Monday, April 11, 2011

Wolf Agreement Nixed, Budget Resolution OKs Delisting

A rider to the finally adopted federal budget by Idaho Representative Mike Simpson has negated Saturday's rejection of a settlement between environmental groups and the administration which would have removed wolves from the endangered species list and allowed Idaho and Montana to resume state management of wolf populations. Saturday, U.S. District Donald Malloy rejected the settlement, saying all the parties to the original suit did not agree to the settlement. Simpson's budget rider, however, reinstates the 2009 decision by the United States Fish and Wildlife Service to delist the gray wolf in Idaho and Montana. Pro-wolf organizations had agreed to the settlement in an attempt to head off the reinstatement of that decision based on the claims of hunters, ranchers and state officials that the wolf was a recovered population. Representative Simpson, as chairman of the House Appropriations Committee on Interior and the Environment, had included the wolf provision in the original House budget resolution. Montana Senator Jon Tester supported Simpson's rider saying it, "isn't about one party's agenda, it's about what's right for Montana and the West."

From Headwater News:

Congressional action on wolves may leave Wyoming out of luck
With a rider attached to the budget bill that will remove wolves in Montana and Idaho from endangered species protection, Wyoming appears to be left to go it alone, a situation for which the state is to blame.
Casper Star-Tribune; April 11

'Wolfer' author to discuss hunting predators, appreciation for reintroduction

'Wolfer' author to discuss hunting predators, appreciation for reintroduction
Carter Niemeyer will speak at 7 p.m. Wednesday at Missoula's Roxy Theater, 718 S. Higgins Ave. He will be available for a book signing afterward.
HAMILTON - Carter Niemeyer didn't set out to become an expert on wolves.
For the first 26 years of his career, the author of "Wolfer, A Memoir" was the man behind the gun who killed predators that threatened livestock.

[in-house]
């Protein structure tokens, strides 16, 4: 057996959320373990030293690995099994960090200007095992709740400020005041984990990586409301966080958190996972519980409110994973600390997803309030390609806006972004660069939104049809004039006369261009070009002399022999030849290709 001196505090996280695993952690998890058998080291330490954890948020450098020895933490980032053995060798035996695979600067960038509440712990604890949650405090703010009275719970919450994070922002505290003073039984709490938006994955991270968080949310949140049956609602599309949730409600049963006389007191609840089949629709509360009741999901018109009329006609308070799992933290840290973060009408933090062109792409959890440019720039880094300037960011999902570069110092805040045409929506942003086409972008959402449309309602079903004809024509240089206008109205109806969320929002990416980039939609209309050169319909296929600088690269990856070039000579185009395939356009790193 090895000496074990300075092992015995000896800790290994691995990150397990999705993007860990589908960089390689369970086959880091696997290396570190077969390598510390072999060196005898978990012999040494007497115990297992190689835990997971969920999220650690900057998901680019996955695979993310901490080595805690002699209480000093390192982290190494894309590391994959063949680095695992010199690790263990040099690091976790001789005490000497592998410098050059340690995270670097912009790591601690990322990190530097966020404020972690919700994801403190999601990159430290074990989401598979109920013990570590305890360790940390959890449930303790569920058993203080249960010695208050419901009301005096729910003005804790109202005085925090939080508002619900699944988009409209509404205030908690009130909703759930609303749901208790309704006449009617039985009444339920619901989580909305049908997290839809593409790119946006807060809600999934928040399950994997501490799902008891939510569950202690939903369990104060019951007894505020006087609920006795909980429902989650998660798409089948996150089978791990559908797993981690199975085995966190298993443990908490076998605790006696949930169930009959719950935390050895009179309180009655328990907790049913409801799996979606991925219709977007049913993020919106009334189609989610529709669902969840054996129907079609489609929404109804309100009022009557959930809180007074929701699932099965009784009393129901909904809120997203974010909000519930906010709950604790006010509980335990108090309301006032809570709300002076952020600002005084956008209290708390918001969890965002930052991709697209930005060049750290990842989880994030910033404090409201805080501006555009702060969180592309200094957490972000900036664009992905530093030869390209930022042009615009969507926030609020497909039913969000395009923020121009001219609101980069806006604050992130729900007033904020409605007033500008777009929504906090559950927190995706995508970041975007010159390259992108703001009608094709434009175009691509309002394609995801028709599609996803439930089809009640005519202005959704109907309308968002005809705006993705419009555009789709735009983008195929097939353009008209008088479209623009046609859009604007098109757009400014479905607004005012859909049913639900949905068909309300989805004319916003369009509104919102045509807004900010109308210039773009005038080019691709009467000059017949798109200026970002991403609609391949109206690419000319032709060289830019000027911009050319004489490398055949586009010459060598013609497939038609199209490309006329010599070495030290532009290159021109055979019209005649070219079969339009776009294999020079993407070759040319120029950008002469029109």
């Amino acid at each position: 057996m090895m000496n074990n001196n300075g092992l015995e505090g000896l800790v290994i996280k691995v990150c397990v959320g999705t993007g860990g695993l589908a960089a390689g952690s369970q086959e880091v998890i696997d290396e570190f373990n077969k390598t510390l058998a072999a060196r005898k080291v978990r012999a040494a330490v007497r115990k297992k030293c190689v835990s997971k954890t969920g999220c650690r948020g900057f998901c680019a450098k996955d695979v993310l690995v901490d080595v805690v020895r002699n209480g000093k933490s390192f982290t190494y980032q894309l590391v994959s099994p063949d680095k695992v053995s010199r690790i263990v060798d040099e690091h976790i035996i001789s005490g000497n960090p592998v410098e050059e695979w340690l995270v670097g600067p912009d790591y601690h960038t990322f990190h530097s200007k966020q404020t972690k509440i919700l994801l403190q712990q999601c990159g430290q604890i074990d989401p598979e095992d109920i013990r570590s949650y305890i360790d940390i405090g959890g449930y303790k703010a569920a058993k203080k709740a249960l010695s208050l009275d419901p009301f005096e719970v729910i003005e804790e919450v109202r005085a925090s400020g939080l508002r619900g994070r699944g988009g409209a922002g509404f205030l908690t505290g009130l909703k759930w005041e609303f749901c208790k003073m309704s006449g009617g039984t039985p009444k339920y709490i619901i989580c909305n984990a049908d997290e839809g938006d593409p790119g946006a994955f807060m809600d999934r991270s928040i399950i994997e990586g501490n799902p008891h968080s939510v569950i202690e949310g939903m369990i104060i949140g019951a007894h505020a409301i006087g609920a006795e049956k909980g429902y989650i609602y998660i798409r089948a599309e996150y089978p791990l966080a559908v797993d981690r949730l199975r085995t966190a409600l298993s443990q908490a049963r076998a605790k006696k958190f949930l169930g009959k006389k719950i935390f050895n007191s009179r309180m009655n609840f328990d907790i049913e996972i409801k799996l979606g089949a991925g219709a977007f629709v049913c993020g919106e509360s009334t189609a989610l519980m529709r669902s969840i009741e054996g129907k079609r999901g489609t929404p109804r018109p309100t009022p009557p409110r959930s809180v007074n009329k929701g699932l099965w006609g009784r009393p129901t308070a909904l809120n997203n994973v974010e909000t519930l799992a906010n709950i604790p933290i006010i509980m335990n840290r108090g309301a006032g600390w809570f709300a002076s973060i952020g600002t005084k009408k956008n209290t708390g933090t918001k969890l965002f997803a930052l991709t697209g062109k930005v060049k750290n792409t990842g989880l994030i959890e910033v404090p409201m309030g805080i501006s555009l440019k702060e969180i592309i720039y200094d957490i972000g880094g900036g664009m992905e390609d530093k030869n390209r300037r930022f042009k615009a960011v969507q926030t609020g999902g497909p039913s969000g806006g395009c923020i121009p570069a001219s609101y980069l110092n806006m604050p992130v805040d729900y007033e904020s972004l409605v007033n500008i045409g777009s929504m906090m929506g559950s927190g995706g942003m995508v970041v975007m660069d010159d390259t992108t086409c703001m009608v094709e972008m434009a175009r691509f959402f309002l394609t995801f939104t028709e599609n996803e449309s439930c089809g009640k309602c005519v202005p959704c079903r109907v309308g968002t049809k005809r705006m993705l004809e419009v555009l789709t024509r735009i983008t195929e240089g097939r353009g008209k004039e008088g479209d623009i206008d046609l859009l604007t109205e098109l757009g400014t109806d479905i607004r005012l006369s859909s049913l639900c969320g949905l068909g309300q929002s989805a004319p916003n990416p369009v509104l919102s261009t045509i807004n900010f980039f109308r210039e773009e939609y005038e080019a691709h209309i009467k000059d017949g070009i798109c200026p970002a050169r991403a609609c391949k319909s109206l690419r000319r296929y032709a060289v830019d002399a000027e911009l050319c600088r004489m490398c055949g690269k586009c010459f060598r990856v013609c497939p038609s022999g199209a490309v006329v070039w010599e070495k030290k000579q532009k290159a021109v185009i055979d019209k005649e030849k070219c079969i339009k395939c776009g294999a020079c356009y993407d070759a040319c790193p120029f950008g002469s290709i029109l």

This week, Niemeyer will tell that part of his story in appearances around Missoula.
He'll also let people know how he learned to appreciate the need to bring wolves back to the American West.
Right out of college, Niemeyer moved to Montana from his home state of Iowa and used trapping skills perfected from childhood to kill coyotes, foxes and black bears as a government trapper for a little-known agency called Animal Damage Control.
When wolves began crossing from Canada into Montana and ranchers started complaining about predation of sheep and cattle, Niemeyer was called upon to investigate livestock deaths.
A nonprofit group called Defenders of Wildlife compensated livestock owners for animals that officials like Niemeyer confirmed were killed by wolves.
Livestock producers wouldn't be paid without confirmation.
The results of the investigations were often the difference between life and death for wolves.
That conflict often led to face-to-face confrontations with people on both sides of the wolf issue.
Niemeyer was not a rubber-stamp kind of guy.
His detailed forensic investigations with their meticulous scientific notes and refusal to back down from furious landowners and environmentalists caught the attention of officials preparing to reintroduce wolves into Yellowstone National Park in 1995.
Niemeyer became part of the team that captured the Canadian wolves that became the nucleus of the packs that roam the Northern Rockies today.
Along the way, he gained respect and understanding about the predator and the polarizing effect it had on the human population.


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